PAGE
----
|GREENBERG, ANTHONY - Bayesic Research|
|MCNALLY, KENNETH - International Rice Research Institute|
|JUNG, JANELLE - Cornell University - New York|
|KIM, HYUN-JUNG - Cornell University - New York|
|NAREDO, ELIZABETH - International Rice Research Institute|
|BANATICLA-HILARIO, CELESTE - International Rice Research Institute|
|MCCOUCH, SUSAN - Cornell University - New York|
Submitted to: Crop Science Society of America
Publication Type: Abstract Only
Publication Acceptance Date: 11/12/2021
Publication Date: 11/12/2021
Citation: Greenberg, A.J., Edwards, J., McNally, K.L., Jung, J., Kim, H., Naredo, E.B., Banaticla-Hilario, C.N., Eizenga, G.C., McCouch, S.R. 2021. Modeling phenotypic groups reflects genetic relationships between cultivars and their wild relatives in rice. Abstract. ASA,CSSA,SSSA International Annual Meeting. Salt Lake City, Utah.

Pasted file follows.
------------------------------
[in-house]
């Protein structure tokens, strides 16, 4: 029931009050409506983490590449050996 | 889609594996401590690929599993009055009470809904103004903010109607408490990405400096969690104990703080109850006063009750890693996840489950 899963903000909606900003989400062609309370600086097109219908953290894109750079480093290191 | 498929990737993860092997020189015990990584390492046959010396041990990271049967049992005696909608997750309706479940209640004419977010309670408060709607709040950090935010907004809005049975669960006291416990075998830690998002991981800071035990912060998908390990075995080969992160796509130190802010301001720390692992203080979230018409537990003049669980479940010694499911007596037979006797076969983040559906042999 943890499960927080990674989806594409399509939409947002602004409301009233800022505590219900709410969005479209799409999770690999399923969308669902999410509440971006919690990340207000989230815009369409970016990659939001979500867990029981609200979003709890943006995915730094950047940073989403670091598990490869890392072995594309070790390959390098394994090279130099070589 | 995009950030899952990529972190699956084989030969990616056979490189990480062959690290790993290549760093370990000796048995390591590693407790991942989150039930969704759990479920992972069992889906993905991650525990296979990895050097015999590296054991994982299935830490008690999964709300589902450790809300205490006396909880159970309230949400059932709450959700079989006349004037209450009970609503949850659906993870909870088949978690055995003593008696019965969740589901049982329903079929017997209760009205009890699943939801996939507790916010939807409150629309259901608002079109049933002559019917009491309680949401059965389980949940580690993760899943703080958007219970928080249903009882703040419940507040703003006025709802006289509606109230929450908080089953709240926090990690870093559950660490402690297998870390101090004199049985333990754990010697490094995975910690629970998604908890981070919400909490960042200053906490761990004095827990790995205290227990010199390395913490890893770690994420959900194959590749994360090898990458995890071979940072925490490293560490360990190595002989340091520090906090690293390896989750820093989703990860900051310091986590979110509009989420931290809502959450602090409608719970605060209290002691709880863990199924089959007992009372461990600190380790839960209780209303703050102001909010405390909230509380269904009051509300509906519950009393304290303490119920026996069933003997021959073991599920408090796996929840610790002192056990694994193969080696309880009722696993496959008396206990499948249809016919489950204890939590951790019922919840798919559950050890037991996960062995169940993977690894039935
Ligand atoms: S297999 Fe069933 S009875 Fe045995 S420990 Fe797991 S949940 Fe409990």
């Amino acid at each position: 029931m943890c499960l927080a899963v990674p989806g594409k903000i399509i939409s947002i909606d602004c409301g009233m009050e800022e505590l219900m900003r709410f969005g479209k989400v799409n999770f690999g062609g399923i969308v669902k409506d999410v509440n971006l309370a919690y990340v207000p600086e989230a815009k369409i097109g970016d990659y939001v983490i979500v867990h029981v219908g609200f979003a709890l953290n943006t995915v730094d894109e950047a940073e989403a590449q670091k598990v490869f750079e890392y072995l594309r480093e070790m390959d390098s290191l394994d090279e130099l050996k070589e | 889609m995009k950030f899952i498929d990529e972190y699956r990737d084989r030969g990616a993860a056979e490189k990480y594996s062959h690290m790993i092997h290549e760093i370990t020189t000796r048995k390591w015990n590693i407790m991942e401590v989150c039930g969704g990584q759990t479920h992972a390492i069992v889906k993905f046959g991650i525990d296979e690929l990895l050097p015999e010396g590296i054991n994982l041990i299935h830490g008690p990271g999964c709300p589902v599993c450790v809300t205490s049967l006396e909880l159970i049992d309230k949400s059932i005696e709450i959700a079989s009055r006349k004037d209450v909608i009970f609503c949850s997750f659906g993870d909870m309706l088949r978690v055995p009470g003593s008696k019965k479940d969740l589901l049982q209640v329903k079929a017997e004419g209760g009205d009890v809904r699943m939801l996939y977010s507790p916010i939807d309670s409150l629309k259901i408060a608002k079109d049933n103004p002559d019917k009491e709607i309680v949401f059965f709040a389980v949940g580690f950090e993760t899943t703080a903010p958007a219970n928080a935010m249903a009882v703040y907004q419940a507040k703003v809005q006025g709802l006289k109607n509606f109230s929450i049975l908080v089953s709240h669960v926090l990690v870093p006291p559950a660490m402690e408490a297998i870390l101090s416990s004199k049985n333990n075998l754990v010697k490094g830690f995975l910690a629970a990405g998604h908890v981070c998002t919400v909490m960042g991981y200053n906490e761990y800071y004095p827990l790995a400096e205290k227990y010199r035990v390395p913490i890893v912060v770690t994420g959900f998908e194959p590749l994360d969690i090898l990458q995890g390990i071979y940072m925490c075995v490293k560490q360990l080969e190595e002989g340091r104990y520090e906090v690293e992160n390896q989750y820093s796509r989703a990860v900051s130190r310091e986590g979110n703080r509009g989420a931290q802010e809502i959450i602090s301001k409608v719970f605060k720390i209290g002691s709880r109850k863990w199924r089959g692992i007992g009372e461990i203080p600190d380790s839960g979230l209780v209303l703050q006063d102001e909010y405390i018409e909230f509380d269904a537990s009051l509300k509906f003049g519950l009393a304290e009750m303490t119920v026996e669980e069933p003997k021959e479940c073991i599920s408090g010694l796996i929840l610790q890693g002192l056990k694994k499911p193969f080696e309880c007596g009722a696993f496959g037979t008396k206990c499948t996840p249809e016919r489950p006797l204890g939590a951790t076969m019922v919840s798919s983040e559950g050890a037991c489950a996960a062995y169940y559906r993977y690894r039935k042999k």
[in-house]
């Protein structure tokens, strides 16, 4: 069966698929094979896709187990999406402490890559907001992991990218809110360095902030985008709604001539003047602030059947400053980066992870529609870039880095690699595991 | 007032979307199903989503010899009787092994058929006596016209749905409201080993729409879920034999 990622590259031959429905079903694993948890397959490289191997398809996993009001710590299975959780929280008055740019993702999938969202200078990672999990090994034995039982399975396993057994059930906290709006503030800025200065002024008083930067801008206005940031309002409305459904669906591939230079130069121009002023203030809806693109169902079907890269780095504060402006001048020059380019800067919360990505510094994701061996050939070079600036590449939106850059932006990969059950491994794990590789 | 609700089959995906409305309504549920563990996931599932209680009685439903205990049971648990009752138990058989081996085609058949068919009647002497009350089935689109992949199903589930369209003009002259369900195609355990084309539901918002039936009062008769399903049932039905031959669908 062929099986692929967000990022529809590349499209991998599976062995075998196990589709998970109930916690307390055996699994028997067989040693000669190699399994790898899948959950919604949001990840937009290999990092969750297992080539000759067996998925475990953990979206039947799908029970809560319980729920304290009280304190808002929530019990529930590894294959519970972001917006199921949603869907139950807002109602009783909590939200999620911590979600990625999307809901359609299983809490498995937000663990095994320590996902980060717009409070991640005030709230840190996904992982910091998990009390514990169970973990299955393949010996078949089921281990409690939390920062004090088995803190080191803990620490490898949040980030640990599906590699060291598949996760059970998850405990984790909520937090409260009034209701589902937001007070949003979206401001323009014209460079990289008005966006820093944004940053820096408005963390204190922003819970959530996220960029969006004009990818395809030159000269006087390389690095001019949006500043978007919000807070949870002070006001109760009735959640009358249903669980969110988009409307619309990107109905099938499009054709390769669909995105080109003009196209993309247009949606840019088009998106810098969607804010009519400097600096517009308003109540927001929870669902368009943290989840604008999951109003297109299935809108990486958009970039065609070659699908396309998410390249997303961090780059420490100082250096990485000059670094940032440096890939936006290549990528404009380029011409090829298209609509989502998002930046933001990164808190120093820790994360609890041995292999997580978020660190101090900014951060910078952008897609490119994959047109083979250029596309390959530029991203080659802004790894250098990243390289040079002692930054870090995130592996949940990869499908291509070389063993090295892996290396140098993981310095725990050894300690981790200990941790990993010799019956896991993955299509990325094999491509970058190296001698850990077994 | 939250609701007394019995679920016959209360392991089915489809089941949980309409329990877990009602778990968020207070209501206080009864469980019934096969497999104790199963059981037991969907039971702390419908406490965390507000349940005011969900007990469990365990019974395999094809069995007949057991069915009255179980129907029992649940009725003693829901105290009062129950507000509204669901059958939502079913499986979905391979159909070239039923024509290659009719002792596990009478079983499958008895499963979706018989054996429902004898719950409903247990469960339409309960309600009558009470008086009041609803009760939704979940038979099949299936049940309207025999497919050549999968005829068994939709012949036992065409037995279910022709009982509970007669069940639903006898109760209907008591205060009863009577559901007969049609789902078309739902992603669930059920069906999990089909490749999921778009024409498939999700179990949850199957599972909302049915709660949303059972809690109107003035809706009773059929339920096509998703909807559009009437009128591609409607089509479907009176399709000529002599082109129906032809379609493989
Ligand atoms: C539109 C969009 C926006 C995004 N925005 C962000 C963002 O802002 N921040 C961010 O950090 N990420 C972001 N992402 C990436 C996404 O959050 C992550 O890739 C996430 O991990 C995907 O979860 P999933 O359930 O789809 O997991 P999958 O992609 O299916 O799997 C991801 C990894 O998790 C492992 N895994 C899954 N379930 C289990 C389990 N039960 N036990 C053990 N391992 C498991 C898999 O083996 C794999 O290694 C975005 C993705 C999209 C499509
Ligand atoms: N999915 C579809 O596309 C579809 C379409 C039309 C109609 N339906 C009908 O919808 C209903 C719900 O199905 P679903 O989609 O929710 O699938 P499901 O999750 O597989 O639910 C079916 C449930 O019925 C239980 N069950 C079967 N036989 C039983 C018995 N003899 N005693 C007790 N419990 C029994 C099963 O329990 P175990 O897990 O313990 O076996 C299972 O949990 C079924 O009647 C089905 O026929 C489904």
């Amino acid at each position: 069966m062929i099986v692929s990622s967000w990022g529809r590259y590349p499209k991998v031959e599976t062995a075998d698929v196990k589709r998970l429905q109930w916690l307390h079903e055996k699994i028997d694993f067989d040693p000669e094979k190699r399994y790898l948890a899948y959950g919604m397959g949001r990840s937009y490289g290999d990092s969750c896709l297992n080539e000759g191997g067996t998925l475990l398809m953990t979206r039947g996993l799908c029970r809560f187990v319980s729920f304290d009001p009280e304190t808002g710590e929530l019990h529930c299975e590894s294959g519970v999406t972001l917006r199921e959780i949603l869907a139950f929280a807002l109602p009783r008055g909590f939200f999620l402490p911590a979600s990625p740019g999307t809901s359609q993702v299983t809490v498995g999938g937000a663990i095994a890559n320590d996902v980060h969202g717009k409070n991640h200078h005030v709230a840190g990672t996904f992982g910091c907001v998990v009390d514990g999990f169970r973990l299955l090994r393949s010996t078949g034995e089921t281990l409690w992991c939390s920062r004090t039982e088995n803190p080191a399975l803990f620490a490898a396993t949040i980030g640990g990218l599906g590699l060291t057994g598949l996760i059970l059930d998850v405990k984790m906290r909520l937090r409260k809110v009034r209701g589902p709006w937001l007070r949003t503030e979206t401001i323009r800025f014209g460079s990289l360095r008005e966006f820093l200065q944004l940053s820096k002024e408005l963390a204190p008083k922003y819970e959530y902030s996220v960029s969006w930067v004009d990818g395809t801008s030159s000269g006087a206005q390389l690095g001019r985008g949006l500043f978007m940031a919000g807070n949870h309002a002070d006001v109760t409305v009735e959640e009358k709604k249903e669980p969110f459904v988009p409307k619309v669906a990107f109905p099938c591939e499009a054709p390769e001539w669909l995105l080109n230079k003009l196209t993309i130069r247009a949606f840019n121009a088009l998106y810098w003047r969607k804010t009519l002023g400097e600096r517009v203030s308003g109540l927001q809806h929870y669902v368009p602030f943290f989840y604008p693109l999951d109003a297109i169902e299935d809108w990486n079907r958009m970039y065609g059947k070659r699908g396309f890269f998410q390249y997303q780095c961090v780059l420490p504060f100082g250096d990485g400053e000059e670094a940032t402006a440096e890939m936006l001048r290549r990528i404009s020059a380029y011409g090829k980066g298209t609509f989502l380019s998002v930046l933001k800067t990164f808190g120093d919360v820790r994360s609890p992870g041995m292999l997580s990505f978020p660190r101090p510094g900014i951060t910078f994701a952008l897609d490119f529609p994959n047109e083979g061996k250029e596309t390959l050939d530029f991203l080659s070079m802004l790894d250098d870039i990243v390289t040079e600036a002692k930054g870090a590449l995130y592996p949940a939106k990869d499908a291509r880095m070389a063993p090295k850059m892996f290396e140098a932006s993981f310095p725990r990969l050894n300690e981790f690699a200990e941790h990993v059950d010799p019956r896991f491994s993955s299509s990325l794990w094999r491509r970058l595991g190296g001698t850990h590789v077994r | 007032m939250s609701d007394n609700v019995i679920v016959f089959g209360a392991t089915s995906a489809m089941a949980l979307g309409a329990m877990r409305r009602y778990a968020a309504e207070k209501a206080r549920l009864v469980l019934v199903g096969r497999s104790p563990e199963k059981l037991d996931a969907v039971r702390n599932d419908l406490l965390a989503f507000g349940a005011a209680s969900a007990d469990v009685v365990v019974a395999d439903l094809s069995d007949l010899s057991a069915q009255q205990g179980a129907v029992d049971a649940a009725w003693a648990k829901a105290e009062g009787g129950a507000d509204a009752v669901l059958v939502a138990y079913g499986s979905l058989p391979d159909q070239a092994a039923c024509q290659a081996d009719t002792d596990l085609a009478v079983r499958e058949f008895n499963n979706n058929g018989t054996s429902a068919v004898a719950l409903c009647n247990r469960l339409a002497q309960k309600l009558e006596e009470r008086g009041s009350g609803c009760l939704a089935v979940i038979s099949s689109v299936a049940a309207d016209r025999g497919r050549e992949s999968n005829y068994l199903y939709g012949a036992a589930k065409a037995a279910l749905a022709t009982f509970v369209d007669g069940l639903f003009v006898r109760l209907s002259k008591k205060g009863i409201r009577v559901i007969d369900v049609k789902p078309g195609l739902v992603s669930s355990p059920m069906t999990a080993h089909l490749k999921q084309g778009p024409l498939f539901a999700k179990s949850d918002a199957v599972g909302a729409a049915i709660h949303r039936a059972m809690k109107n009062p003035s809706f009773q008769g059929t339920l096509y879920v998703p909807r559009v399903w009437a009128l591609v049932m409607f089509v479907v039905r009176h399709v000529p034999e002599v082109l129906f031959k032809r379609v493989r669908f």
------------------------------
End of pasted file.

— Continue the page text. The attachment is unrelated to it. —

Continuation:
Technical Abstract: Wild relatives of cultivated crops provide a rich gene pool that can be mined for beneficial traits. Collections of wild accessions, while often sparsely genotyped, carry passport data including heritable phenotypes. To make use of such data, we implemented a Bayesian Gaussian mixture model to infer accession groups from data on multiple traits. To test the usefulness of this approach, we applied it to accessions of the Oryza rufipogon species complex (ORSC; the wild relative of cultivated rice) that had both phenotypic and genotypic data available. We found that phenotypic groups largely reflect genotypic population structure and life habit but provide additional information that allows us to identify the effects of gene flow from cultivated O. sativa and among ORSC populations. We identify a subset of traits that effectively predict genotypic populations. An R package, MuGaMix, is available to perform these types of analyses.